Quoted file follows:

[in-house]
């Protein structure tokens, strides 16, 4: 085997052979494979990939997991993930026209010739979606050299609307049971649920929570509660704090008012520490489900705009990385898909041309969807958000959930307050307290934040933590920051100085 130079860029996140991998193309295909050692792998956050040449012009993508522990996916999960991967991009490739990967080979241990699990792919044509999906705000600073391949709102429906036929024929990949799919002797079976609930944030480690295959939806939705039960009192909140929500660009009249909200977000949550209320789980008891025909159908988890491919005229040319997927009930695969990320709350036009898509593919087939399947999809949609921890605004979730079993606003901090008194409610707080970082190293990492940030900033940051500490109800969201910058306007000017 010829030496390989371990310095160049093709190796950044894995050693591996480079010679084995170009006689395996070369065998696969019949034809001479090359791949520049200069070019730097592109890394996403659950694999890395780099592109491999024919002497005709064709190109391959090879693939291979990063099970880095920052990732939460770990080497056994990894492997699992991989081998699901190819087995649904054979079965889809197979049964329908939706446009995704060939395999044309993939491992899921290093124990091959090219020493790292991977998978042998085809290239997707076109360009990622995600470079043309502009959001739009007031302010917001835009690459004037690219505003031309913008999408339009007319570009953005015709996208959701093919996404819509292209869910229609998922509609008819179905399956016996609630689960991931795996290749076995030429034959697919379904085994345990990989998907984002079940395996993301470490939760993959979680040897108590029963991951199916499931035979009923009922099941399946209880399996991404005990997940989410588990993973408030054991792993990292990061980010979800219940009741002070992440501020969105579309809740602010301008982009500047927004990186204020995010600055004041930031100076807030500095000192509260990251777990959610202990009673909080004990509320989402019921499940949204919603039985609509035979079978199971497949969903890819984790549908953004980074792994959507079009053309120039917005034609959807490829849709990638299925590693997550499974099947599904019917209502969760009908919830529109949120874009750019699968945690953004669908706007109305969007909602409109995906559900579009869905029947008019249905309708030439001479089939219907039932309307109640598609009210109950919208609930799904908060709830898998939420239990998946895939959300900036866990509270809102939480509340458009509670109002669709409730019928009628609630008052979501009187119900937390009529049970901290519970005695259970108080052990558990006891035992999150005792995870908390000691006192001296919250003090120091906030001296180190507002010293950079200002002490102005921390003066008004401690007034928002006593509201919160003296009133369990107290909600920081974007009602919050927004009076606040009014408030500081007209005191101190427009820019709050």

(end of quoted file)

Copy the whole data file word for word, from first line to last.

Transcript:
[in-house]
């Protein structure tokens, strides 16, 4: 085997052979494979990939997991993930026209010739979606050299609307049971649920929570509660704090008012520490489900705009990385898909041309969807958000959930307050307290934040933590920051100085 130079860029996140991998193309295909050692792998956050040449012009993508522990996916999960991967991009490739990967080979241990699990792919044509999906705000600073391949709102429906036929024929990949799919002797079976609930944030480690295959939806939705039960009192909140929500660009009249909200977000949550209320789980008891025909159908988890491919005229040319997927009930695969990320709350036009898509593919087939399947999809949609921890605004979730079993606003901090008194409610707080970082190293990492940030900033940051500490109800969201910058306007000017 010829030496390989371990310095160049093709190796950044894995050693591996480079010679084995170009006689395996070369065998696969019949034809001479090359791949520049200069070019730097592109890394996403659950694999890395780099592109491999024919002497005709064709190109391959090879693939291979990063099970880095920052990732939460770990080497056994990894492997699992991989081998699901190819087995649904054979079965889809197979049964329908939706446009995704060939395999044309993939491992899921290093124990091959090219020493790292991977998978042998085809290239997707076109360009990622995600470079043309502009959001739009007031302010917001835009690459004037690219505003031309913008999408339009007319570009953005015709996208959701093919996404819509292209869910229609998922509609008819179905399956016996609630689960991931795996290749076995030429034959697919379904085994345990990989998907984002079940395996993301470490939760993959979680040897108590029963991951199916499931035979009923009922099941399946209880399996991404005990997940989410588990993973408030054991792993990292990061980010979800219940009741002070992440501020969105579309809740602010301008982009500047927004990186204020995010600055004041930031100076807030500095000192509260990251777990959610202990009673909080004990509320989402019921499940949204919603039985609509035979079978199971497949969903890819984790549908953004980074792994959507079009053309120039917005034609959807490829849709990638299925590693997550499974099947599904019917209502969760009908919830529109949120874009750019699968945690953004669908706007109305969007909602409109995906559900579009869905029947008019249905309708030439001479089939219907039932309307109640598609009210109950919208609930799904908060709830898998939420239990998946895939959300900036866990509270809102939480509340458009509670109002669709409730019928009628609630008052979501009187119900937390009529049970901290519970005695259970108080052990558990006891035992999150005792995870908390000691006192001296919250003090120091906030001296180190507002010293950079200002002490102005921390003066008004401690007034928002006593509201919160003296009133369990107290909600920081974007009602919050927004009076606040009014408030500081007209005191101190427009820019709050």